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Any attempt to deceive another for financial gain. A clear example of fraud is selling a new issue that does not really exist. That is, the company can collect money from investors and, rather than use it to finance operations, pocket the money and do nothing. There are a number of types of fraud. Common types include forgery of documents, false claims in insurance, and filing bankruptcy to avoid debt rather than because of financial hardship.
Farlex Financial Dictionary. © 2012 Farlex, Inc. All Rights Reserved


Deception carried out for the purpose of achieving personal gain while causing injury to another party. For example, selling a new security issue while intentionally concealing important facts related to the issue is fraud.
Wall Street Words: An A to Z Guide to Investment Terms for Today's Investor by David L. Scott. Copyright © 2003 by Houghton Mifflin Company. Published by Houghton Mifflin Company. All rights reserved. All rights reserved.


the gaining of financial advantage by a person who deliberately deceives another person or business, by mispresenting himself.
Collins Dictionary of Business, 3rd ed. © 2002, 2005 C Pass, B Lowes, A Pendleton, L Chadwick, D O’Reilly and M Afferson


A deceitful practice. Fraud consists of a misrepresentation of a material fact that is relied upon by another party to his or her detriment.There is no requirement that the misrepresentation be intentional.The thing misrepresented must be a fact; it is very difficult to prove fraud when one fails to fulfill his or her obligations but had good intentions in the beginning.

There are three types of fraud:

1. Intentional fraud. Punitive damages may be assessed for this type of fraud.

2. Negligent fraud. As when one makes a statement recklessly but without any intention to deceive, and someone relies on that statement and is injured when it turns out to be false. One example would be a real estate agent telling a buyer that all appliances are new when, in reality, the agent didn't know but thought they looked new. Depending on the degree of recklessness involved, this type of fraud may or may not support punitive damages.

3. Innocent fraud. As when one takes steps to confirm facts but is perhaps mistaken or given mistaken information, and then relays that information to someone else who relied on it and was injured.

The Statute of Frauds is a rule that says certain contracts must be in writing, including contracts having to do with real estate. It has nothing to do with fraud, per se, except to protect against possible fraud by requiring a writing.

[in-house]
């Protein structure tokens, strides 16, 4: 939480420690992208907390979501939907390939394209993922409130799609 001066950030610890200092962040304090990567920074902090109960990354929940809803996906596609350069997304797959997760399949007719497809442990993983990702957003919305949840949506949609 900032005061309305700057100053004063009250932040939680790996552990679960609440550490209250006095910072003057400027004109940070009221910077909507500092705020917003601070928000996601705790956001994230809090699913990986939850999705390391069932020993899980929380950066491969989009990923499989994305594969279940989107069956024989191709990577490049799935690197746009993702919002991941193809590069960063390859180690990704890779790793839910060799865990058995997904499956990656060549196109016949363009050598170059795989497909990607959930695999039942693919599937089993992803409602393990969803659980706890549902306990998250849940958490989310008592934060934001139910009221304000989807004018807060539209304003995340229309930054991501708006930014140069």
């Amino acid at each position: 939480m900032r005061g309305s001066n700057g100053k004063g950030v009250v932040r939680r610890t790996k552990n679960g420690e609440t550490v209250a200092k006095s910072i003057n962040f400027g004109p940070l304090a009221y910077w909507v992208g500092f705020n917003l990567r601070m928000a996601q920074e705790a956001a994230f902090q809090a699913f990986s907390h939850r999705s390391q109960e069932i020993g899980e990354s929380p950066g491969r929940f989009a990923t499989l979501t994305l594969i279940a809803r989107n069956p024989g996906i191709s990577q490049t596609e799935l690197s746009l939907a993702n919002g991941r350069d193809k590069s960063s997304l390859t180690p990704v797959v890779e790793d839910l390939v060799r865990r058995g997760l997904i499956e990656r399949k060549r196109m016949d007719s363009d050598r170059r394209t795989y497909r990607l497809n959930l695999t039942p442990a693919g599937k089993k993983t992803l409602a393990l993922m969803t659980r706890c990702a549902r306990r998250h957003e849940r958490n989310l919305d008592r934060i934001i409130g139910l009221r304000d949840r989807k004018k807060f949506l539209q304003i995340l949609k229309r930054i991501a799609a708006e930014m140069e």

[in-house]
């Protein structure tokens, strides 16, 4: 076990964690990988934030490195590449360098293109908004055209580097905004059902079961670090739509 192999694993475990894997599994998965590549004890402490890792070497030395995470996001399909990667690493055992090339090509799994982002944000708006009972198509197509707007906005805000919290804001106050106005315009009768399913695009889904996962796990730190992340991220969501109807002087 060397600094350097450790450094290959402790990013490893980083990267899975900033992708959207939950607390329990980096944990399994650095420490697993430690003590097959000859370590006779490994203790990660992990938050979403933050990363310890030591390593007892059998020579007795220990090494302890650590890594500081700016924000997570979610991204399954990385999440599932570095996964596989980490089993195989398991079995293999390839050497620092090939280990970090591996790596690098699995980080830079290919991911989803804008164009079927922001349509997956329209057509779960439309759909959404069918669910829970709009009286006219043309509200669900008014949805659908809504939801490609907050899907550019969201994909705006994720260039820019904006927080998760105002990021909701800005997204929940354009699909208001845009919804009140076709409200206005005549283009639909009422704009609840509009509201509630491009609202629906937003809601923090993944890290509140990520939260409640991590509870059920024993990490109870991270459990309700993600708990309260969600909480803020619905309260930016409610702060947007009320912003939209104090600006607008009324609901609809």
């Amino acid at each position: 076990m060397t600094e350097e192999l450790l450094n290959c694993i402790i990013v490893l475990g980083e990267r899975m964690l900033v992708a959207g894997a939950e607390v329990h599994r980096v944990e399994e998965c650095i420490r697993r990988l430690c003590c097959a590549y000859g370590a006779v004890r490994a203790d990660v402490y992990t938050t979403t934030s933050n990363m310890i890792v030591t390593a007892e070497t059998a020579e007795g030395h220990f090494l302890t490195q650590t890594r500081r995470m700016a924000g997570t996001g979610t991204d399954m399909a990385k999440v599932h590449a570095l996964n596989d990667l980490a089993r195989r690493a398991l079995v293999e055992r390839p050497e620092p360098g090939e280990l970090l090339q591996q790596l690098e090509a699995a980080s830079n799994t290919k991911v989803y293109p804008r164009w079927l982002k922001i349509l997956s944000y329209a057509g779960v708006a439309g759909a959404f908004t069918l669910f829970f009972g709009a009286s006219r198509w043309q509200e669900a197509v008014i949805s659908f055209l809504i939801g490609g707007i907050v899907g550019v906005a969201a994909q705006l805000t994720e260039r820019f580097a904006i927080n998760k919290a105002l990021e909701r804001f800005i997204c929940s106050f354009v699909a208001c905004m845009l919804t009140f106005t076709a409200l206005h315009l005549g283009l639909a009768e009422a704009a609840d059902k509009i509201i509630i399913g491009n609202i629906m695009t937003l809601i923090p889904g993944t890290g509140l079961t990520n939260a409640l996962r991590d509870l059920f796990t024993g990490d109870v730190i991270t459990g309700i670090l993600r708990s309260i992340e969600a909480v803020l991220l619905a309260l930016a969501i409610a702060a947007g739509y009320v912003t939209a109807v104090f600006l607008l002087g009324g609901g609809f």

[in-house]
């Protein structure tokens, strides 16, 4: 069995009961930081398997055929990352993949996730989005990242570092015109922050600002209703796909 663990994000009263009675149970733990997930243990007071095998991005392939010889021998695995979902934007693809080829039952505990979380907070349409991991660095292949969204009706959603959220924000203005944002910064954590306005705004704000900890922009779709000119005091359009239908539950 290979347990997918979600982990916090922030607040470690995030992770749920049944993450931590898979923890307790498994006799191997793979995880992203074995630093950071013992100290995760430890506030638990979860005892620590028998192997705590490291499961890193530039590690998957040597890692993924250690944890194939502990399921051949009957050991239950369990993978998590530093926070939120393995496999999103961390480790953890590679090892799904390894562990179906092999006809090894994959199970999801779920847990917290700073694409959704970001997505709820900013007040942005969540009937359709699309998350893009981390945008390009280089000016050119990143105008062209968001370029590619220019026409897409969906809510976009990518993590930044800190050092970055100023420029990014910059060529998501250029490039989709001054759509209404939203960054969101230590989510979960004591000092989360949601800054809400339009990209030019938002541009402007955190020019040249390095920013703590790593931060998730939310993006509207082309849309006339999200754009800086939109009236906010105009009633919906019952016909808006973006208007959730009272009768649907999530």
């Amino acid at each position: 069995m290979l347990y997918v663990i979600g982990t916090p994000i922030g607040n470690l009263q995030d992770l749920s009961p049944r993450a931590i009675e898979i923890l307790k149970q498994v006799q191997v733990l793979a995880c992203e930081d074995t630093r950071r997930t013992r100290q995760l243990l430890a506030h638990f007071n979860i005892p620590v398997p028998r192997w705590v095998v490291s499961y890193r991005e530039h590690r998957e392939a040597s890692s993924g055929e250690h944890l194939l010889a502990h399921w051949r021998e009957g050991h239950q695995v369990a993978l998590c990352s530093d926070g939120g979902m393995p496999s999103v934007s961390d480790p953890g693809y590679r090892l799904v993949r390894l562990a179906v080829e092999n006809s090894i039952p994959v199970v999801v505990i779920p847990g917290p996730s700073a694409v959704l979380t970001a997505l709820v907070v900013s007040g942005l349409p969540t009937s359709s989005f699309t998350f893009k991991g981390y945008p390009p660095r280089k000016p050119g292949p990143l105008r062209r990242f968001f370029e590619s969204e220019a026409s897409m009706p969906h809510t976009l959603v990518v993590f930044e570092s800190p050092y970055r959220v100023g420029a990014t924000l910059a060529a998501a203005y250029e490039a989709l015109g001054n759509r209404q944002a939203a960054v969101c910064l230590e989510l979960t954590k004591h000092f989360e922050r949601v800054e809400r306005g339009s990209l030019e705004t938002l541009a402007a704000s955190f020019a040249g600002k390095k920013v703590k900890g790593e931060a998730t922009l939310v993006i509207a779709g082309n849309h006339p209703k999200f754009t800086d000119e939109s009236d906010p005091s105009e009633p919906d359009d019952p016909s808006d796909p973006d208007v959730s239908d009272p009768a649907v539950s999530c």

The Complete Real Estate Encyclopedia by Denise L. Evans, JD & O. William Evans, JD. Copyright © 2007 by The McGraw-Hill Companies, Inc.
References in periodicals archive ?
Winning trainer Michael Grassick said: "The Rort likes cut but he had been off the track for some time and I wasn't sure if he was quite fit enough.
Whanau Ora), the rorts associated with iwi consultation have sky-rocketed under National, the abolition of the Maori seats in Parliament has given way to Key's perceived need to appease the Maori Party, while Treaty claims have continued way beyond 2010 with Finlayson cheating the taxpayer by ever more imaginative means, including throwing in an extra $10 million to Ngati Toa "for the loss of their maritime empire over Cook Strait" (code for Te Rauparaha's right to take his war canoes across the strait to kill, cook and eat the tribes of Marlborough.
They remarked on politicians getting away with dishonest acts such as travel rorts, and private use of public monies whilst their own young friends are gaoled and harshly dealt with over petty theft matters.
Cost overruns, rorts, complexity, tardiness, power imbalances and moral hazard count among the perennial concerns.
These men, many of whom were profiting handsomely from the material crime and compensation rorts that characterised the post-coup period and continued despite the signing of the Townsville Peace Agreement in October 2000, had more to lose by the intervention of RAMSI in July 2003 than did their Gaule counterparts (with the important exception of Harold Keke and his followers) or any other island or provincial ethnic grouping (see, in particular, Dinnen 2002 and Fraenkel 2004).
Morgan alleged that Fitzpatrick systematically rorted the haulage contracts for the construction of this important wartime facility.
A number of private companies have already submitted their proposals for the lucrative port, and as Iraq looks to establish itself as a major shipping destination further opportunities are become available for commercial operators to meet with the state company for rorts and discuss supplying the key services needed to aid this regeneration of this important sector.
In 1939, in order to avoid occasions for gross rorts, Queensland legislated that these transactions (both withdrawals and deposits) be recorded in a book signed or thumb-printed by the Aboriginal account holders and then countersigned by those responsible for passing over these small sums to them.
Glaser and Laster (1990) supported this view when they declared that individual worker's are scapegoats for the costs and rorts of the workers compensation scheme.
Were Andrew Bolt, Patrick McGuinness, etc., and those thinking like them, really to get the upper hand here, an enormous clean-out of rorts, rackets, phonies and mountebanks would follow, as we know.